Saturday, August 8, 2009

Terminalia Arjuna

Latin Name : Terminalia Arjuna, Pentaptera glabra,
Pentaptera angustifolia

Common Name : Terminalia Arjuna, White Murdah

Ayurvedic Name : Arjuna Myrobalan, Arjun, Arjuna

Family : Combretaceae

Habitat :
Terminalia arjuna is a deciduous tropical woody tree growing to a height of 60-90 feet and is found in India and Ceylon. The thick, white-to-pinkish-gray bark has been used in India's native Ayurvedic medicine.

Part used :
Bark, Extract. Bark contains tannin including GLUCO TANNIC ACID. Bark is an astringent, cardiac stimulant, tonic.

Terminalia Arjuna
has main constituents like tannins, triterpenoid saponins (arjunic acid, arjunolic acid, arjungenin, arjunglycosides), flavonoids (arjunone, arjunolone, luteolin), gallic acid, ellagic acid, oligomeric proanthocyanidins (OPCs), phytosterols, calcium, magnesium, zinc, and copper.1,2

Remedies For: Cardiac stimulant, Rejuvenative, Astringent, Hemostatic.

Terminalia Arjuna is the best herb for heart disease. It prevents and helps in the recovery of angina, heals heart tissue scars after surgery, Bile, Edema, Fractures, Contusions, Broken bones, Diarrhea, Malabsorption, Venereal disease and healing of tissues.

Arjuna in the Products:
Arjuna in Cholesterol Health
Arjuna in Femivita
Arjuna in Heart Health

Terminalia Arjuna can be used externally for ulcers, Acne, Skin disorders.

The bark of the Terminalia Arjuna tree has a long history of use as a cardiac tonic as well, and has been indicated in the treatment of coronary artery disease, heart failure, hypercholesterolemia and for relief of Anginal pain. Additionally, It has been found to have antibacterial and Antimutagenic properties.

Terminalia Arjuna has been used in traditional practice, in the support of cardiovascular health & blood circulation, for over three centuries, primarily as a cardiac tonic.

Mechanisms of Action:

Improvement of cardiac muscle function and subsequent improvment in pumping activity of the heart seems to be the primary benefit of Terminalia. It is thought, the saponin glycosides might be responsible for inotropic effects of Terminalia, while the flavonoids and OPCs provide free radical antioxidant activity and vascular strengthening. A dose-dependent decrease in heart rate and blood pressure was noted in dogs given with Terminalia intravenously. No toxicity has been documented.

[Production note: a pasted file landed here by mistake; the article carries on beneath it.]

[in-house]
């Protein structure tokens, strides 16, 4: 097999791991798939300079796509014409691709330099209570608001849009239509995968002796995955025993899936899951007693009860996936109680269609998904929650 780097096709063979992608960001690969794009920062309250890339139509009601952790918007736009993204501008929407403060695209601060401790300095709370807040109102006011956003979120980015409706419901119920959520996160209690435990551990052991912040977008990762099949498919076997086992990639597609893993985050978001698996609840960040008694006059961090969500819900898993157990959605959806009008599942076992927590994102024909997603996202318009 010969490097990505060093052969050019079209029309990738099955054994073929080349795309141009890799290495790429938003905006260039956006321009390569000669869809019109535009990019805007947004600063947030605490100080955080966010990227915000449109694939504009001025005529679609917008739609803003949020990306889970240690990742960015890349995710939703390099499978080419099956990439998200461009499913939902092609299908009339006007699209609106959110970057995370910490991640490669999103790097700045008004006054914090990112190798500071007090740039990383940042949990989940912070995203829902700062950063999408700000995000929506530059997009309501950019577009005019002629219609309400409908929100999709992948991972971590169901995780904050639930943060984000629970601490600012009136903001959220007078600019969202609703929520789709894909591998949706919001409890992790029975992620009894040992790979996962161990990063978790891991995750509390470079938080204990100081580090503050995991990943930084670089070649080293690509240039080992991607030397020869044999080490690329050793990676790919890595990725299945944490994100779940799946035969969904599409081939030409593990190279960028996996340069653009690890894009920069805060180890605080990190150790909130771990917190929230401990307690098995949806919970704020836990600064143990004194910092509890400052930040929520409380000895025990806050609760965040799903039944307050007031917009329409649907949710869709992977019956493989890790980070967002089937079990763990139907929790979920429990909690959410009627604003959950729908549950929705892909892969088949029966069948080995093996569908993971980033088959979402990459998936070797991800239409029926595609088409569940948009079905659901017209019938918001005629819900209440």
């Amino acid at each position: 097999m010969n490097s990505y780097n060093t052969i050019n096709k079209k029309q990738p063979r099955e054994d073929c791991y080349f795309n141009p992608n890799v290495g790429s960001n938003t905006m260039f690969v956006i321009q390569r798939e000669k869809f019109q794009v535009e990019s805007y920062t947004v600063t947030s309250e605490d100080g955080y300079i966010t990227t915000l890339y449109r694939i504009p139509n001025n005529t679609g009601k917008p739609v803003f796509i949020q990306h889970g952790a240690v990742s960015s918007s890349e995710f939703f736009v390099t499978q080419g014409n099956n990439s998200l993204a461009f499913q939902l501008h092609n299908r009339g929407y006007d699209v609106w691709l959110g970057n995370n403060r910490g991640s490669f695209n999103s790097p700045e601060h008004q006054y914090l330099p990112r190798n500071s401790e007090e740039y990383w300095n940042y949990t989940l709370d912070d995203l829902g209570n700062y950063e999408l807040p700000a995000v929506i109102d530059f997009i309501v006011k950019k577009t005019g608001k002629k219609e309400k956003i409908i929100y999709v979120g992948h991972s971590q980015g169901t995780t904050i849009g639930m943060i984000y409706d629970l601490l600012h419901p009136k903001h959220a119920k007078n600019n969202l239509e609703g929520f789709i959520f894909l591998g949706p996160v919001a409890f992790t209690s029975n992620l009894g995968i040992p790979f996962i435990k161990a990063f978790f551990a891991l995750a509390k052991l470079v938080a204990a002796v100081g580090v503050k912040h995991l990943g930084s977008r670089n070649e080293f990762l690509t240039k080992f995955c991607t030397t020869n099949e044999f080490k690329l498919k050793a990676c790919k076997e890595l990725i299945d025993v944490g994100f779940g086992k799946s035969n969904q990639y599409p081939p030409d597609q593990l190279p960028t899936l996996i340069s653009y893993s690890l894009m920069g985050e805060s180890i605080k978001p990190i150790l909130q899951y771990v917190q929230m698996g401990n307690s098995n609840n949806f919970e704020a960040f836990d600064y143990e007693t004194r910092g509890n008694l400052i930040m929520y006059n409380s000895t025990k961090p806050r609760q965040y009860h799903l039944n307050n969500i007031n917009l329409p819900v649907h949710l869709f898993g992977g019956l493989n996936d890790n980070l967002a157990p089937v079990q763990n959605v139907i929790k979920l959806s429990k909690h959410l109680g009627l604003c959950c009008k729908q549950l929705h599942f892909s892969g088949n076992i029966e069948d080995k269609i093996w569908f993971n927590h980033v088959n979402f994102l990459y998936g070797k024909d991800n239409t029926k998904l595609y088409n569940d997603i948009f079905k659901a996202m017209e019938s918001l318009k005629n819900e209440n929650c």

1.Indian Journal Of Pharmacology,30(2): p118-119,1998 (Eng.) Coronary flow was measured on the isolated perfused rabbit heart after administration of different doses of the Terminalia arjuna extract ( 1 to 1024 micro gm ) at time 1,3 and 5min. The results show coronary flow was significantly enhanced with the higher doses of the extract. The results show antianginal activity of Terminalia Arjuna NSL.

2.Effect of Terminalia Arjuna on coronary flow, an experimental study. Bhatia J.; Bhattacharya, S. K.; Mahajan, P.; Dwivedi, S. (Department of Pharmacology and medicine, University College of Medical Sciences, Shadara 110095 Delhi)

3.Bone K.; Clinical Applications of Ayurvedic and Chinese Herbs. Warwick, Queensland, Australia. Phytotherapy Press; 1996:131-133.

2. Kapoor L. D.; Handbook of Ayurvedic Medicinal Plants. Boca Raton, FL. CRC Press; 1990:319-320.

3. Singh N.; Kapoor K. K.; Singh S. P.; et al. Mechanism of cardiovascular action of Terminalia Arjuna. Planta Med 1982;45:102-104.

4. Dwivedi S.; Agarwal M. P.; Antianginal and cardioprotective effects of Terminalia Arjuna, an indigenous drug, in coronary artery disease. JAPI 1994;42:287-289.

5. Bharani A.; Ganguly A.; Bhargava K. D.; Salutary effect of Terminalia Arjuna in patients with severe refractory heart failure. Int J Cardiol 1995;49:191-199.

6. Dwivedi S.; Jauhari R.; Beneficial effects of Terminalia Arjuna in coronary artery disease. Indian Heart J 1997;49:507-510.

7. Ram A.; Lauria P.; Gupta R.; et al. Hypocholesterolaemic effects of Terminalia Arjuna tree bark. J Ethnopharmacol 1997;55:165-169.

8. Khanna A. K.; Ramesh C.; Kapoor N. K.; Terminalia Arjuna: an Ayurvedic cardiotonic regulates lipid metabolism in hyperlipidaemic rats. Phytotherapy Res 1996;10:663-665.

Caution: According to Ayurveda, herbs are taken in combination with other herbs to neutralize the toxicity of one herb with the opposing effect of the other or to enhance the particular effect of one herb with the help of other.

"These statements have not been evaluated by the Food and Drug Administration. This product is not intended to diagnose, treat, cure or prevent any disease."

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